The toll from rare clashes in a part of ethnically-mixed southern Kazakhstan has risen to 10 dead, officials said Sunday with signs that tensions had eased since the violence flared two days ago.
Deputy Interior Minister Aleksei Kalaichidi told reporters the toll was ten dead from Friday's unrest in the Jambyl region, which saw many flee over the border to Kyrgyzstan.
Authorities had previously said eight people died. Kalaichidi said 39 people were still receiving treatment in Kazakh hospitals on Sunday.
He did not say whether the higher toll resulted from people dying of their wounds. President Kassym-Jomart Tokayev said Saturday the violence had been quelled.
The violence has sparked concern among authorities who portray the country as a beacon of stability and inter-ethnic harmony.
The conflict is widely believed to have pitted titular Kazakhs against minority Dungans, but authorities did not confirm this.
Kalaichidi said five police officers were injured in the clashes including three from gunshot wounds. "I want to note that the police did not use weapons," he said.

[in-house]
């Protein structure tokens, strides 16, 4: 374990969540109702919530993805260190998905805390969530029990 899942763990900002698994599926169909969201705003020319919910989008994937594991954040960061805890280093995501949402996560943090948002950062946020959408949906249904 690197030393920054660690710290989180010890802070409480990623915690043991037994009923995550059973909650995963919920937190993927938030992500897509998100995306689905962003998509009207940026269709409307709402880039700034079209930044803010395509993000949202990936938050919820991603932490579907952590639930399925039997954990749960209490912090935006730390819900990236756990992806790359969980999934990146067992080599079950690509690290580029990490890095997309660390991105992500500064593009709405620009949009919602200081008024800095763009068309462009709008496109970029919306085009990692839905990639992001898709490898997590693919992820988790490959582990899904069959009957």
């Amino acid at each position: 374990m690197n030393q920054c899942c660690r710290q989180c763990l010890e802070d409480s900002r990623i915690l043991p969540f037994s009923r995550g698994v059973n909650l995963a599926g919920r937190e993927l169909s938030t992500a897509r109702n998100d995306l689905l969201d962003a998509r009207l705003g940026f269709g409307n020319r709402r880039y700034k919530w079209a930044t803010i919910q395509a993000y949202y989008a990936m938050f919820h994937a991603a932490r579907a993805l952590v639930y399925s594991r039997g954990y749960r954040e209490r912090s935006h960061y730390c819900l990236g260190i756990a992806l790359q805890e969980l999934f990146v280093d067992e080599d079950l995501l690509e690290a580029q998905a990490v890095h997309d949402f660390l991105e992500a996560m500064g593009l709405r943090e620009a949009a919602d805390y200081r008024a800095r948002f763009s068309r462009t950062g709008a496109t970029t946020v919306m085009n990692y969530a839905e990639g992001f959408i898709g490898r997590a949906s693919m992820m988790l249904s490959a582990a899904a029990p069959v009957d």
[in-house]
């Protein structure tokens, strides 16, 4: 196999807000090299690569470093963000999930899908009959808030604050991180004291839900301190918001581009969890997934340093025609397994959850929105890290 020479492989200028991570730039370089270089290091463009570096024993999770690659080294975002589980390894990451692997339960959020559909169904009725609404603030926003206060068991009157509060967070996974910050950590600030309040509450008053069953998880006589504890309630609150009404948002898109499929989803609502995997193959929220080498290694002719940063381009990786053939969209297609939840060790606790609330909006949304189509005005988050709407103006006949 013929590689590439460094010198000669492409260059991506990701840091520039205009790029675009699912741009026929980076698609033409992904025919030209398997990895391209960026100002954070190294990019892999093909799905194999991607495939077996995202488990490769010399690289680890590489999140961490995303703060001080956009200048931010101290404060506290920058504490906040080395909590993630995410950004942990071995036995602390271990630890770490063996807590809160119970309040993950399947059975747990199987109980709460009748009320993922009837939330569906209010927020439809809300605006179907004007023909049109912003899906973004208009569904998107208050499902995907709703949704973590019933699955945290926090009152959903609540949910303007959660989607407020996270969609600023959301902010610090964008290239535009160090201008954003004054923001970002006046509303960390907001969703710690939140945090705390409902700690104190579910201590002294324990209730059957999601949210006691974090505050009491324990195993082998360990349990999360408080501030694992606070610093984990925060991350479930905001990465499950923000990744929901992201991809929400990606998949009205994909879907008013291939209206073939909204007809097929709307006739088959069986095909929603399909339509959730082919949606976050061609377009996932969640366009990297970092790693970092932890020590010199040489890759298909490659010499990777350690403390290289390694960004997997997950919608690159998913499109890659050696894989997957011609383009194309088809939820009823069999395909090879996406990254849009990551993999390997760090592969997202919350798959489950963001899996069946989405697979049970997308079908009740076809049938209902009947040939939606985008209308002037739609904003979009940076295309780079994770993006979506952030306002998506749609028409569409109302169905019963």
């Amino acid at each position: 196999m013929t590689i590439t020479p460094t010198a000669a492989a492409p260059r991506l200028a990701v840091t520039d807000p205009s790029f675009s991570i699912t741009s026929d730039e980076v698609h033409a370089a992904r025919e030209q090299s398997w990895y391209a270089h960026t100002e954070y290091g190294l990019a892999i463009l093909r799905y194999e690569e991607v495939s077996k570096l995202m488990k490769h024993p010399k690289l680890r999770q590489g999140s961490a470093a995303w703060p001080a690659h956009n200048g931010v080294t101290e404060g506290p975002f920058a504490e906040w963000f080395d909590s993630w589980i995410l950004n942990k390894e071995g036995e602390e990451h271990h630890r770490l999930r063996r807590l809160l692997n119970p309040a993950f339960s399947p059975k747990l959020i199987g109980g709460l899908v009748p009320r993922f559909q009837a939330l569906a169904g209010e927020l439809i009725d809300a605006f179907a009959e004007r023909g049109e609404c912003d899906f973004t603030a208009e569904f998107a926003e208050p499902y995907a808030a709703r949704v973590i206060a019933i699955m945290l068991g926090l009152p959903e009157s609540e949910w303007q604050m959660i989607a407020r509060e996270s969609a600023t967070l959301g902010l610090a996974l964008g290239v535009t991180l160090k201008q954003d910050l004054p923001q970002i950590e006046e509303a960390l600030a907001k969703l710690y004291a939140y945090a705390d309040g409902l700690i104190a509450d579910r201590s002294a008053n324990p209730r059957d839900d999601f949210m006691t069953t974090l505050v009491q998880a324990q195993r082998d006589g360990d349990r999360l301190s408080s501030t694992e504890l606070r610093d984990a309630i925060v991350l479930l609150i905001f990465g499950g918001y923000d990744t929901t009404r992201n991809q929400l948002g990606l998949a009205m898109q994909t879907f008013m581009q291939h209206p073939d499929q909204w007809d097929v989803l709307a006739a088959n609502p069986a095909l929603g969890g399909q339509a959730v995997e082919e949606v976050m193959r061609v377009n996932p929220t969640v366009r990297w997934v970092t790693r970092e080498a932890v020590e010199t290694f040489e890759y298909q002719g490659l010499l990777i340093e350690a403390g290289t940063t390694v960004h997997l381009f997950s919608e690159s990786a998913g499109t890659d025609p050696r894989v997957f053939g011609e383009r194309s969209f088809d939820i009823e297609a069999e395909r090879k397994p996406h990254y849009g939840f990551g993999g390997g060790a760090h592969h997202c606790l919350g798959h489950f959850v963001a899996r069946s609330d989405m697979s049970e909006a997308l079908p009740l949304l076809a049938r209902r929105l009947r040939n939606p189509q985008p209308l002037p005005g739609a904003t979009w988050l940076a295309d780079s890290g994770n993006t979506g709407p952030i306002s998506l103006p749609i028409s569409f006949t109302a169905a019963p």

The initial brawl involved about 70 people before involving at least 300 villagers, the authorities said.
Kalaichidi blamed the escalation on "provocateurs and eyewitnesses, who filmed the incident on video and then sent it with various comments via social networks." "This led to the escalation of the conflict and the involvement in it of residents from nearby settlements," he said.
Media in Kyrgyzstan reported that up to 4,000 people crossed the border from oil-rich Kazakhstan into the poorer republic on Saturday, mostly ethnic minority Dungans.
An AFP correspondent saw around a thousand people queing to leave the country at a single border crossing late on Saturday evening.
An AFP journalist who visited Masanchi -- one of the villages where clashes took place -- said few people were out walking on streets lined by smouldering houses as fire crews put out the remaining fires on Saturday.
Some residents could be seen gathering belongings from houses partly destroyed by fire as they prepared to leave the village, which is under the guard of police and security forces.
Majority-Muslim Kazakhstan's authoritarian leadership prides itself on guaranteeing inter-ethnic harmony in a country where the foreign ministry says "over 100 ethnic groups are living in peace." The Dungans are a Muslim people who live in Kyrgyzstan, Kazakhstan and northwestern China.
(This story has not been edited by Business Standard staff and is auto-generated from a syndicated feed.)